Gum Disease

Periodontal disease, or gum disease, is an infection of the tissues that support your teeth, and the number one cause of tooth loss. Regular dental checkups are essential to the diagnosis because it is possible to have periodontal disease and seemingly no warning signs. Periodontal disease is usually pain free until the late stages of progression.

The main cause of gum disease is plaque buildup. When plaque is not regularly removed (by brushing, flossing, and regular dental cleanings), it damages the gums.

There are 2 major types of gum disease. Gingivitis is a milder form of periodontal disease that only affects the gums. The patient may experience red, swollen gums and even bleeding gums. With good oral hygiene (brushing and flossing), gingivitis can be treated and reversed. However if gingivitis is allowed to progress, it may lead to more serious, destructive forms of periodontal disease called periodontitis. Periodontitis affects not only the gums, but the attachment fibers and bone that surround the teeth and anchor them in place. As these tissues become affected, the overall support of the tooth is compromised and at the severe stage can result in loss of the tooth.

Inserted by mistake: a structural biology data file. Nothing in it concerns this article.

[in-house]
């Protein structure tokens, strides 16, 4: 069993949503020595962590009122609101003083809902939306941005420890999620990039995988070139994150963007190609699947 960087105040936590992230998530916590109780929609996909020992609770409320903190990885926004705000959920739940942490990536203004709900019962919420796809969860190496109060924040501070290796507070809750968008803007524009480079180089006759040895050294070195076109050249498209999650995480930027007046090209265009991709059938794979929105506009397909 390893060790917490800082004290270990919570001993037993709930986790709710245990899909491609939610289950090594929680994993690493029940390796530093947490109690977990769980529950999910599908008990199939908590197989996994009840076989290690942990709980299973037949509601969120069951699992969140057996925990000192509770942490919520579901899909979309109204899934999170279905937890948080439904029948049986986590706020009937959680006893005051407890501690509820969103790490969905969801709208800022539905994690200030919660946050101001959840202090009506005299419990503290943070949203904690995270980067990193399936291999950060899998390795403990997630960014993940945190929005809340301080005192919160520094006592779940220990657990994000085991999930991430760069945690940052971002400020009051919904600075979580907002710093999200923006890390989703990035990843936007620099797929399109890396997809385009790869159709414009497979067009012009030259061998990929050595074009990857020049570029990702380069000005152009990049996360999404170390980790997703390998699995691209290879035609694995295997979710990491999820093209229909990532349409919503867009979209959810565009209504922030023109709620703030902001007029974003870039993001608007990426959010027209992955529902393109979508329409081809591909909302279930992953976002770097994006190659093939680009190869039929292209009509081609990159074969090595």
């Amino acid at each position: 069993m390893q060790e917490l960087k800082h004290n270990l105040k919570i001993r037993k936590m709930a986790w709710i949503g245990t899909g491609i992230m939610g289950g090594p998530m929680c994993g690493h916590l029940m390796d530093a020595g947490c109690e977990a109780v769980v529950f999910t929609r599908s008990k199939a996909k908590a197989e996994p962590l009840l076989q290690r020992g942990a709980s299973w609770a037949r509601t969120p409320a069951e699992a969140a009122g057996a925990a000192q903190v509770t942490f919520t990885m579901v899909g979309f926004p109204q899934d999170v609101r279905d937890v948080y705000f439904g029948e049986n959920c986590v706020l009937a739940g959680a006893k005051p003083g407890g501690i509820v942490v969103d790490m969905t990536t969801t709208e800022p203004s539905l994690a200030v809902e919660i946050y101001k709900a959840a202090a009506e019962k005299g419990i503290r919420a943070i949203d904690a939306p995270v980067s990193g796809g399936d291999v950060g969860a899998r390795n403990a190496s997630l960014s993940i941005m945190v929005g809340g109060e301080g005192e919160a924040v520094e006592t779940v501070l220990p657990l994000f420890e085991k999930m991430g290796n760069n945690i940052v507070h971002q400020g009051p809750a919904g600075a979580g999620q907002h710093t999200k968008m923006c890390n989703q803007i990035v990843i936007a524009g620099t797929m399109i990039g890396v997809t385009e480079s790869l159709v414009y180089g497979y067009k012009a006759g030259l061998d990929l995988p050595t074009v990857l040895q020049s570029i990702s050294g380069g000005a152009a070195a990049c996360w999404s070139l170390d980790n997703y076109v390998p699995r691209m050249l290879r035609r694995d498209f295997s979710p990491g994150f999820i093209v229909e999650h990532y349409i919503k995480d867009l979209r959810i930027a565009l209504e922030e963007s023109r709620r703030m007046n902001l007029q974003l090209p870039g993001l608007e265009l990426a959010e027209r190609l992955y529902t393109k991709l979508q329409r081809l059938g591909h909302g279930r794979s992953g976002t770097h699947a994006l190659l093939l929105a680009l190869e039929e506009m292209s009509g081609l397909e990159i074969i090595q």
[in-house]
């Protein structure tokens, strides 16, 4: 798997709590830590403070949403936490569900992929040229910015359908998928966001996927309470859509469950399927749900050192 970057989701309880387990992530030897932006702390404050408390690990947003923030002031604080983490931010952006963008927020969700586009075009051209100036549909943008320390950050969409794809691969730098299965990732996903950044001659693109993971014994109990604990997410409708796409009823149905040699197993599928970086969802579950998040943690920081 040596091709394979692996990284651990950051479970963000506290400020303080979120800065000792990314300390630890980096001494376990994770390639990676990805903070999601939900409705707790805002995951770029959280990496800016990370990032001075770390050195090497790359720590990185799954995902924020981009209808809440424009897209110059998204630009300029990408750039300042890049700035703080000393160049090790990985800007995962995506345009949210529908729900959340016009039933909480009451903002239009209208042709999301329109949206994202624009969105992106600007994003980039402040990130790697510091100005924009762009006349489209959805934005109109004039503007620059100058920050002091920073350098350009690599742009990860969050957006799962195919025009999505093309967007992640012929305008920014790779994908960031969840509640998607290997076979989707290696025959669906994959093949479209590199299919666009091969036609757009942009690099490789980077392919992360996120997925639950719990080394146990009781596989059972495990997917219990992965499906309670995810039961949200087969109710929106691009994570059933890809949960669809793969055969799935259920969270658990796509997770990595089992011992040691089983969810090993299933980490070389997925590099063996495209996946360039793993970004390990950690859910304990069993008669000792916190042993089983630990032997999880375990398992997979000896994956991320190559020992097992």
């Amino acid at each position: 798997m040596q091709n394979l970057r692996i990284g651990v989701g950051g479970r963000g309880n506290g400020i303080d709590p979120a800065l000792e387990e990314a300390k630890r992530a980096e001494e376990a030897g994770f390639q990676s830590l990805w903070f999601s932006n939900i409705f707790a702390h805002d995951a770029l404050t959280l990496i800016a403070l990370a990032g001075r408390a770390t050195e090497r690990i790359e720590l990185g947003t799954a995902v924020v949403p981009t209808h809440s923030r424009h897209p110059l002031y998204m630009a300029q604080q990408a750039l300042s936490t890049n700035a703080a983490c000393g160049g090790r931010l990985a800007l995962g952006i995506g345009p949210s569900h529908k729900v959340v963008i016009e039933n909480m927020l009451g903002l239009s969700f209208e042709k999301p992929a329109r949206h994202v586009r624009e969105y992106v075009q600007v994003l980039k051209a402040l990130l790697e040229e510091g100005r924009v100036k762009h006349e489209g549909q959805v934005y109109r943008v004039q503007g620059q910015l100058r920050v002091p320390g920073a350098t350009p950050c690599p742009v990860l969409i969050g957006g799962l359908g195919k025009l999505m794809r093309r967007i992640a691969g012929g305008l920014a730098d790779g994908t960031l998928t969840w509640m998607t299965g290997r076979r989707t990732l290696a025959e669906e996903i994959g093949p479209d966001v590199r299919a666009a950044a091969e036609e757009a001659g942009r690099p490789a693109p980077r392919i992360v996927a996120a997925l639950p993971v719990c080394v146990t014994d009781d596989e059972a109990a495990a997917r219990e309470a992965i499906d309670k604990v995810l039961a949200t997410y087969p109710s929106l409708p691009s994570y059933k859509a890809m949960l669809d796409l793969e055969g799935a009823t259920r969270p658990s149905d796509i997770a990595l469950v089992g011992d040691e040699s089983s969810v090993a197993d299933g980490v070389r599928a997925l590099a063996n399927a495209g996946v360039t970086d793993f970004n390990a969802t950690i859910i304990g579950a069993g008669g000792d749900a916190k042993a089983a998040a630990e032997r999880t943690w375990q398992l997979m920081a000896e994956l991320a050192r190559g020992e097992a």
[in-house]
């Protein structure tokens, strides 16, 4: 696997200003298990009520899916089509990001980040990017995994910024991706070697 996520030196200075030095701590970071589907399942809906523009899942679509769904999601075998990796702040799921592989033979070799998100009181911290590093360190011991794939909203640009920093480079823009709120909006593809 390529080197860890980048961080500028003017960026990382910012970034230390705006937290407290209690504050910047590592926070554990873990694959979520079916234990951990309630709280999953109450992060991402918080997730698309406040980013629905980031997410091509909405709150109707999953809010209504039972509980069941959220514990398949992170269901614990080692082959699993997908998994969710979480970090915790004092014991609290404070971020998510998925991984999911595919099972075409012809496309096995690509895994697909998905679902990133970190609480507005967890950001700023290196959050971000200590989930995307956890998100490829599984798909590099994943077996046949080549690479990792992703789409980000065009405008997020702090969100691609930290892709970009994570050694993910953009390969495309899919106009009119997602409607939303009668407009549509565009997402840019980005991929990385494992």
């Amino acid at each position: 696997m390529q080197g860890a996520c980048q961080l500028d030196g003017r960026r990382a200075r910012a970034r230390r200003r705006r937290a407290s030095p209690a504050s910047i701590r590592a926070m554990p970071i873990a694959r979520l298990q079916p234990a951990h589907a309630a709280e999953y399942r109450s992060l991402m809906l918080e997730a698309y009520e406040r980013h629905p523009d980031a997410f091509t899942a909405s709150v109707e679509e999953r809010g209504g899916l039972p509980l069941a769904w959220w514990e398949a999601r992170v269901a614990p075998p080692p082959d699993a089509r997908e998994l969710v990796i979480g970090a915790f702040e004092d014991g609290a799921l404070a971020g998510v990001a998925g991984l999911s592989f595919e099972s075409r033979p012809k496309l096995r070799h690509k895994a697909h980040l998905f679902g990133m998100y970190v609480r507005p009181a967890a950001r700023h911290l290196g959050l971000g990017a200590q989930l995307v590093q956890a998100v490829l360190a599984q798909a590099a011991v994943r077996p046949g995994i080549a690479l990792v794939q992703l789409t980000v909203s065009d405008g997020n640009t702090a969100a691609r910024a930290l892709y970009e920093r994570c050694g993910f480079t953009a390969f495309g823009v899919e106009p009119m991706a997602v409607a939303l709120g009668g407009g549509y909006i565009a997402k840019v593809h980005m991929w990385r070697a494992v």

Treatment methods depend upon the type of disease and how far the condition has progressed. Once treated, good oral hygiene at home is essential to help keep periodontal disease from becoming worse or recurring. You don't have to lose teeth to periodontal disease. Brush, clean between your teeth, eat a balanced diet, and schedule regular dental visits for a lifetime of healthy gums and healthy smiles.



     




    Some factors increase the risk of developing periodontal disease:


  • Tobacco use
  • Diabetes and other systemic diseases
  • Some types of medication such as steroids, some types¬†
    of anti-epilepsy drugs, cancer therapy drugs, some calcium 
    channel blockers and oral contraceptives
  • Ill-fitting bridges
  • Crooked teeth
  • Defective fillings
  • Pregnancy or use of oral contraceptives


  • Several warning signs that can signal a problem:

  • Gums that bleed easily
  • Red, swollen, sore gums
  • Gums that have pulled away from the teeth
  • Persistent bad breath or bad taste
  • Permanent teeth that are loose or separating
  • Any change in the way your teeth fit together when you bite
  • Any change in the fit of partial dentures